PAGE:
The worst part of the day and night was in the recovery room. I was told to lie flat on my back. I couldn’t raise up or lie on my side. Well, after a while my lumbar area started to hurt. Not a little but excruciating pain that was unrelenting. Finally, begged the nurse to give me something. 2 Tylenol was my only relief. Nurse told me it’s a common complaint.

Hope all this pain results in a healthier heart.


Good news. Just got BP results after surgery. 109/62. I think that’s the best ever.


@Maximum, congratulations and best wishes for a speedy recovery!


Maximum, I hope your recovery has been awesome and no bumps in the road for you. Safe Journey.

You are probably getting excellent medical care, but my 2 cents, for thought. I am good at this I think! Maximal Statin tolerated, Rosuvastatin 40 mg daily and fck the “side effects.” Less than 5% get muscle aches, but the Nocebo (reverse of Placebo, Negative side effect that isn’t there) is 35-40%. THAT, COVID Vaccines and the Patient Portal is proof god hates doctors!!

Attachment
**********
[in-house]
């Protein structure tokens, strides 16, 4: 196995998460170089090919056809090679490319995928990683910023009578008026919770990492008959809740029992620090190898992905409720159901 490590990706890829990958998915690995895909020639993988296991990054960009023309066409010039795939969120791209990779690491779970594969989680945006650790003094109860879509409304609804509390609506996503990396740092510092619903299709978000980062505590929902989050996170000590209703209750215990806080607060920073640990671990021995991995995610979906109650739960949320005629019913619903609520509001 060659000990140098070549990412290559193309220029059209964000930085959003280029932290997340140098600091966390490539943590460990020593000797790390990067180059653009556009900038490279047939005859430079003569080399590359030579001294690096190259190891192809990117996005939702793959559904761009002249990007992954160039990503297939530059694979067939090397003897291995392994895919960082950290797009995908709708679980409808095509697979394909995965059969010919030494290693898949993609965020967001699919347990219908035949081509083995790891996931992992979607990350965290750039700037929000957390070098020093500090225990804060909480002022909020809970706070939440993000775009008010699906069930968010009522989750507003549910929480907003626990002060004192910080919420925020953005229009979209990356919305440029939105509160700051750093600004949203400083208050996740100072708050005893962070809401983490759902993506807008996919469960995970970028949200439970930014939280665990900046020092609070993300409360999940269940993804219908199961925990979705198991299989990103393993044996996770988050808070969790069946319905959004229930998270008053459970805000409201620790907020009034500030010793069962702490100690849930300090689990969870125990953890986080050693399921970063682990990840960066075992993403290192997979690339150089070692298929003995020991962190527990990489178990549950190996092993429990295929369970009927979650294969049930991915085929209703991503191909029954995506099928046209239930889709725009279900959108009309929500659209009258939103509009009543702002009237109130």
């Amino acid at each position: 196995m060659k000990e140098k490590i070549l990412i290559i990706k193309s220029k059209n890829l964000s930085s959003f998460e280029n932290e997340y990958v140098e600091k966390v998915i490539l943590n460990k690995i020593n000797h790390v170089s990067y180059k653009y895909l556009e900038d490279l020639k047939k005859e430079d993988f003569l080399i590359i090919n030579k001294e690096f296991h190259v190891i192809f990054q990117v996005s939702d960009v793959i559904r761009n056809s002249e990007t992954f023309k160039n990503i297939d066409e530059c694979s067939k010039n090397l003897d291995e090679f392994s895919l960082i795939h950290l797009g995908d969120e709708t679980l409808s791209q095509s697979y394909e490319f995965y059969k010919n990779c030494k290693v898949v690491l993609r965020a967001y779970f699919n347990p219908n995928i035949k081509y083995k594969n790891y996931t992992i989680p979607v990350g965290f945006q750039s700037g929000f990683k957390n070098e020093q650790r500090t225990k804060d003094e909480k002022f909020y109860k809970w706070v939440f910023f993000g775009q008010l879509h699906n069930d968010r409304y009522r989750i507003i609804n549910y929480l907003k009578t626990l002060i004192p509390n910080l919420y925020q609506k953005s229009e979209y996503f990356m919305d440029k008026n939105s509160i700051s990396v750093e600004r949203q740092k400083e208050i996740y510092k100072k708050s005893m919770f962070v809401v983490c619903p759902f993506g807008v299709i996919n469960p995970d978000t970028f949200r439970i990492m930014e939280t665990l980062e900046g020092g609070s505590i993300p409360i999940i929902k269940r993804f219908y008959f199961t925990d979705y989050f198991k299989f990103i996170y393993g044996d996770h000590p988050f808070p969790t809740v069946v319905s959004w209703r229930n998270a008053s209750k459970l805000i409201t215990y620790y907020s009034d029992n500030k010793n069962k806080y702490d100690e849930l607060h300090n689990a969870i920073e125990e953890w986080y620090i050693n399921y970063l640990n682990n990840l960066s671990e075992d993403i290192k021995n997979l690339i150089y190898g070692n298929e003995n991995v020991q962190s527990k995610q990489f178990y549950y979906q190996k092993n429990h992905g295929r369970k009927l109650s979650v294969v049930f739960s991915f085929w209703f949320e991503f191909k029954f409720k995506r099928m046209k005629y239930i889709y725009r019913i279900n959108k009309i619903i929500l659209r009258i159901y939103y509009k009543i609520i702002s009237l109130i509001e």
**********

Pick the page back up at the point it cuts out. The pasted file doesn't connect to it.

Very safe and in their case your best friend for the rest of your life. Do not use weaker statins like pravastatin or red yeast rice, If your doctor isn’t prescribing this, I would look for a new doctor. Also, evidence shows the benefit of Aspirin 81 mg daily for CAC over 100 outweighs the risk of bleeding, etc. Addition of Ezetimibe is good thought as well, although outcome data is lacking. If that does not bring your LDL below 70 then add a PCSK9 Inhibitor. Also a must for the 5% in your situation that cannot tolerate statins. I know the Drive is big on Lp(a) testing but this is not affected by any current treatments, so of no additional value. Apolipoprotein B is valuable since it tells you your LDL partical size and should be below 70 after treatment.

This is what I would do and does not represent personal medical advice to you. I would be extremely aggressive in lipid management since you have very valuable information about your health with the CAC score.

You can still play with Sirolimus but I would avoid testosterone supplementation if it isn’t necessary.

This is what I would do, but I am not giving direct medical advice to you. Best health to you!